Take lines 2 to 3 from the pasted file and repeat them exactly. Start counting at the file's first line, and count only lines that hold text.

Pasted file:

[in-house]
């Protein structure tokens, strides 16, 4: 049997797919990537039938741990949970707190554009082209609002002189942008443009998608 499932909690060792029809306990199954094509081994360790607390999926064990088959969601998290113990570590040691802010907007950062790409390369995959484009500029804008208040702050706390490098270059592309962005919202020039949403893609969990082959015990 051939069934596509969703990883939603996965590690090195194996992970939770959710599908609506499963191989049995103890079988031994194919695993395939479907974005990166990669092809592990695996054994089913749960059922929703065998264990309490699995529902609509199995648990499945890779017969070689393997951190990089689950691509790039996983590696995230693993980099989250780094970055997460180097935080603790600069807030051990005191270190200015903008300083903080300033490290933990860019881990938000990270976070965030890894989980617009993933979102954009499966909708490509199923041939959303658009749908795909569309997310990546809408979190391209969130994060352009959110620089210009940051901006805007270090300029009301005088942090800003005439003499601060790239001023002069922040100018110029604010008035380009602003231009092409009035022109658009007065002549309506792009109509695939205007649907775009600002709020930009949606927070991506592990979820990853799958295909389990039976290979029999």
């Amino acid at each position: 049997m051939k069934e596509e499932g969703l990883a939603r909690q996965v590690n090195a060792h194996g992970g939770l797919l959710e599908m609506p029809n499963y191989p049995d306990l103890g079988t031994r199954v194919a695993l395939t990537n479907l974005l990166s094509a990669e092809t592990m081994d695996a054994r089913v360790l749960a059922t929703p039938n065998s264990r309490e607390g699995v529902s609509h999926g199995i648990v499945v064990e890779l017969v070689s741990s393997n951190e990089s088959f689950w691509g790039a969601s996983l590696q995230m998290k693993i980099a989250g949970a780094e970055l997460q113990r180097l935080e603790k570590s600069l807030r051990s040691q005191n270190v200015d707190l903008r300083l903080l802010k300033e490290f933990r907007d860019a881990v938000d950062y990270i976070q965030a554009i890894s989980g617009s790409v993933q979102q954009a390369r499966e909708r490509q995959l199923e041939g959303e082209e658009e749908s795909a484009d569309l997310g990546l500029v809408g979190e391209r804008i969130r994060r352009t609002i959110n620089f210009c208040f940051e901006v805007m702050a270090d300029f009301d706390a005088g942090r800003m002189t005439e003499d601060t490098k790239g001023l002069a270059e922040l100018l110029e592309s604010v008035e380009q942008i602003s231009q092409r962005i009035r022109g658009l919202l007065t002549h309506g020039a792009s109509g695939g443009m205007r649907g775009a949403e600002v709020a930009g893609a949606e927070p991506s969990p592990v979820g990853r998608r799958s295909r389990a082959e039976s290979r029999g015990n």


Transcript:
């Protein structure tokens, strides 16, 4: 049997797919990537039938741990949970707190554009082209609002002189942008443009998608 499932909690060792029809306990199954094509081994360790607390999926064990088959969601998290113990570590040691802010907007950062790409390369995959484009500029804008208040702050706390490098270059592309962005919202020039949403893609969990082959015990 051939069934596509969703990883939603996965590690090195194996992970939770959710599908609506499963191989049995103890079988031994194919695993395939479907974005990166990669092809592990695996054994089913749960059922929703065998264990309490699995529902609509199995648990499945890779017969070689393997951190990089689950691509790039996983590696995230693993980099989250780094970055997460180097935080603790600069807030051990005191270190200015903008300083903080300033490290933990860019881990938000990270976070965030890894989980617009993933979102954009499966909708490509199923041939959303658009749908795909569309997310990546809408979190391209969130994060352009959110620089210009940051901006805007270090300029009301005088942090800003005439003499601060790239001023002069922040100018110029604010008035380009602003231009092409009035022109658009007065002549309506792009109509695939205007649907775009600002709020930009949606927070991506592990979820990853799958295909389990039976290979029999």
């Amino acid at each position: 049997m051939k069934e596509e499932g969703l990883a939603r909690q996965v590690n090195a060792h194996g992970g939770l797919l959710e599908m609506p029809n499963y191989p049995d306990l103890g079988t031994r199954v194919a695993l395939t990537n479907l974005l990166s094509a990669e092809t592990m081994d695996a054994r089913v360790l749960a059922t929703p039938n065998s264990r309490e607390g699995v529902s609509h999926g199995i648990v499945v064990e890779l017969v070689s741990s393997n951190e990089s088959f689950w691509g790039a969601s996983l590696q995230m998290k693993i980099a989250g949970a780094e970055l997460q113990r180097l935080e603790k570590s600069l807030r051990s040691q005191n270190v200015d707190l903008r300083l903080l802010k300033e490290f933990r907007d860019a881990v938000d950062y990270i976070q965030a554009i890894s989980g617009s790409v993933q979102q954009a390369r499966e909708r490509q995959l199923e041939g959303e082209e658009e749908s795909a484009d569309l997310g990546l500029v809408g979190e391209r804008i969130r994060r352009t609002i959110n620089f210009c208040f940051e901006v805007m702050a270090d300029f009301d706390a005088g942090r800003m002189t005439e003499d601060t490098k790239g001023l002069a270059e922040l100018l110029e592309s604010v008035e380009q942008i602003s231009q092409r962005i009035r022109g658009l919202l007065t002549h309506g020039a792009s109509g695939g443009m205007r649907g775009a949403e600002v709020a930009g893609a949606e927070p991506s969990p592990v979820g990853r998608r799958s295909r389990a082959e039976s290979r029999g015990n």